Earlier in the year Digg founder Kevin Rose launched a pet project dubbed WeFollow, a user-generated Twitter directory of sorts that gained quite a bit of popularity since then even though traffic numbers have dropped off recently. Initially the project was completely unrelated to Digg but it now seems that the site may have actually been acquired by the social news aggregator according to a couple of hints and a source close to the deal.
The idea behind the site is pretty simple, users can add themselves to the directory by sending out a tweet to @WeFollow and adding the tags they think are relevant for their account. Thanks to Kevin Rose’s massive Twitter following the site gained popularity and hundreds of thousands of users added themselves to the directory. The site then breaks down the most popular Twitter users in categories based on their tags. The functionality is not exactly revolutionary but it proved a useful tool.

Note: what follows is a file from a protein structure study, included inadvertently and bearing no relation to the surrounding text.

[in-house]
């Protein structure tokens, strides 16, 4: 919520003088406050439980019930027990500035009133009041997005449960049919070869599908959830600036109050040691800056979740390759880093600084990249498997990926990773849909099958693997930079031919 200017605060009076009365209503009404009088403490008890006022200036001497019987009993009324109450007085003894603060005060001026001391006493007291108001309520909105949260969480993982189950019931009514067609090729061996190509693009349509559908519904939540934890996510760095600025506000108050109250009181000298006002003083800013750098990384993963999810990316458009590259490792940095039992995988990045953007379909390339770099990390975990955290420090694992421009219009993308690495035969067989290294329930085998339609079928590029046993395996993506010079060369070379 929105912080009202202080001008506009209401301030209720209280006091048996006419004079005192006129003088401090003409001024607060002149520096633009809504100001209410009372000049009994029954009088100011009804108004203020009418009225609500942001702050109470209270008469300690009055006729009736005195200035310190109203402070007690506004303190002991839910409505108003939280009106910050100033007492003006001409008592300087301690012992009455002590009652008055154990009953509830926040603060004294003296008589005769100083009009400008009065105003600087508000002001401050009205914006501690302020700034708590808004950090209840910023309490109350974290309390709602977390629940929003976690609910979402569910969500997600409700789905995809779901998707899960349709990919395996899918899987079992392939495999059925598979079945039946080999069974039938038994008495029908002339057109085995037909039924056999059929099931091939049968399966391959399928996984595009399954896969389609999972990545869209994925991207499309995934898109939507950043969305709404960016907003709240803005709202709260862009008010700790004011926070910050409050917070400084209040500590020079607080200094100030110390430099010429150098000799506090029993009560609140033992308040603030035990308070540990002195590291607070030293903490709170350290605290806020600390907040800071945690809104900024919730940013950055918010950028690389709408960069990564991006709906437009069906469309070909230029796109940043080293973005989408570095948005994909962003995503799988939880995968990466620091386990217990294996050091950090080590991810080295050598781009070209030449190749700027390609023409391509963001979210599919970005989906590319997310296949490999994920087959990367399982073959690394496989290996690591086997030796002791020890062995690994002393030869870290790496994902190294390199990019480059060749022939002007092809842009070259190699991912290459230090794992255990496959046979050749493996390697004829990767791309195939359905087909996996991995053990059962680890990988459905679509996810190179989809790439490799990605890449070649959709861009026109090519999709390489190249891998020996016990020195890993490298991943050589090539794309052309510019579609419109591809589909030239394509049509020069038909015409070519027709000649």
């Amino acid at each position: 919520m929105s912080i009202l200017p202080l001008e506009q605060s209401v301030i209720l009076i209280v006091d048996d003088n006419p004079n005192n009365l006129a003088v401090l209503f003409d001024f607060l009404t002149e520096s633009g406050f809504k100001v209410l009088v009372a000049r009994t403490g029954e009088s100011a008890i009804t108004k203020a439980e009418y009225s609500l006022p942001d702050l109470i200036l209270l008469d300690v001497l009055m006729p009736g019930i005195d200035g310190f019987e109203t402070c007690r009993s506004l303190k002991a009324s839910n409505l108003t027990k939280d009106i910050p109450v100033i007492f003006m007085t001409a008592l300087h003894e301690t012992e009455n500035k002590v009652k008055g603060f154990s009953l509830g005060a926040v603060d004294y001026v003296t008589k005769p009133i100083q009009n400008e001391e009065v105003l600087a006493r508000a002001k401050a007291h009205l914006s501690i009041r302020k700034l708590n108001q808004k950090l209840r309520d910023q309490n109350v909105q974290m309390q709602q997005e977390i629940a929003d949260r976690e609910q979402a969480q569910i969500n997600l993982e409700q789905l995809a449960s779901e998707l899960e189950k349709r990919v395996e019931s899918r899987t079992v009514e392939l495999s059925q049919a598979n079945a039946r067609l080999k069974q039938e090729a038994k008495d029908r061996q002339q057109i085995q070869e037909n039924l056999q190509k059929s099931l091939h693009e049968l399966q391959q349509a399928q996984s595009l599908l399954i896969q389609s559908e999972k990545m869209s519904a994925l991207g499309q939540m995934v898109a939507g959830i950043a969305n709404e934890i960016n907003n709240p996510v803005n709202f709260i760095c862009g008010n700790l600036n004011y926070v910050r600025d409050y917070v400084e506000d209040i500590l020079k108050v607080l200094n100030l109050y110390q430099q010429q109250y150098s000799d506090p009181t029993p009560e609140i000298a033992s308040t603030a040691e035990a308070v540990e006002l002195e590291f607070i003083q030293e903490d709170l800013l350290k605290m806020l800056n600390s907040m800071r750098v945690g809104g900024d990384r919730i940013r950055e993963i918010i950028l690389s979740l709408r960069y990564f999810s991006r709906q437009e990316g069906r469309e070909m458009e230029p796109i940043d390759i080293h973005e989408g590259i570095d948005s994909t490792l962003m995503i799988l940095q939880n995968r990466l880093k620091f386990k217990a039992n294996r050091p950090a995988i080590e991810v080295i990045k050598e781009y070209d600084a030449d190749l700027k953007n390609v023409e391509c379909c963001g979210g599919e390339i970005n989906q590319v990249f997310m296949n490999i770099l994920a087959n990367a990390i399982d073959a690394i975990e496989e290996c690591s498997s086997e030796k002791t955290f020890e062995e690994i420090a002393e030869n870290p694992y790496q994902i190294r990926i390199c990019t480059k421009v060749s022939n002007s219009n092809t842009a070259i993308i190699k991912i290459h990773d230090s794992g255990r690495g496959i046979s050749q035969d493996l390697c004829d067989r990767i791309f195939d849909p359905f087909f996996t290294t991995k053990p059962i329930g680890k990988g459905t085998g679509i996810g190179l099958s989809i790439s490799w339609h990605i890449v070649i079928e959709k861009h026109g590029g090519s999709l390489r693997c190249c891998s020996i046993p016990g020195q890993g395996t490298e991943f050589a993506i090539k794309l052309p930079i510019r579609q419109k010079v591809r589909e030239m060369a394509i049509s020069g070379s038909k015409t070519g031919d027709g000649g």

Interestingly though, Mashable noticed yesterday that the site no longer featured the WeFollow copyright notice but a Digg one leading to the possibility that the site had changed hands sometime recently. The idea got a much more solid base after TechCrunch found from a source that the site had indeed been acquired by Digg, though no money actually changed hands.
Despite the obvious connection between the two sites, the acquisition actually made sense for Digg as it was looking to better position itself in the real-time web market and the WeFollow data could prove very valuable in determining which Twitter users were more authoritative in their respective categories. But, along with the change in ownership of sorts, the site will also get a refreshed ranking system as well as other changes to the way it works. WeFollow won't rank the users solely based on their followers’ count and using the proper tags will have a greater significance as will the tags used by the followers. The revamped site should be going live in a couple of days.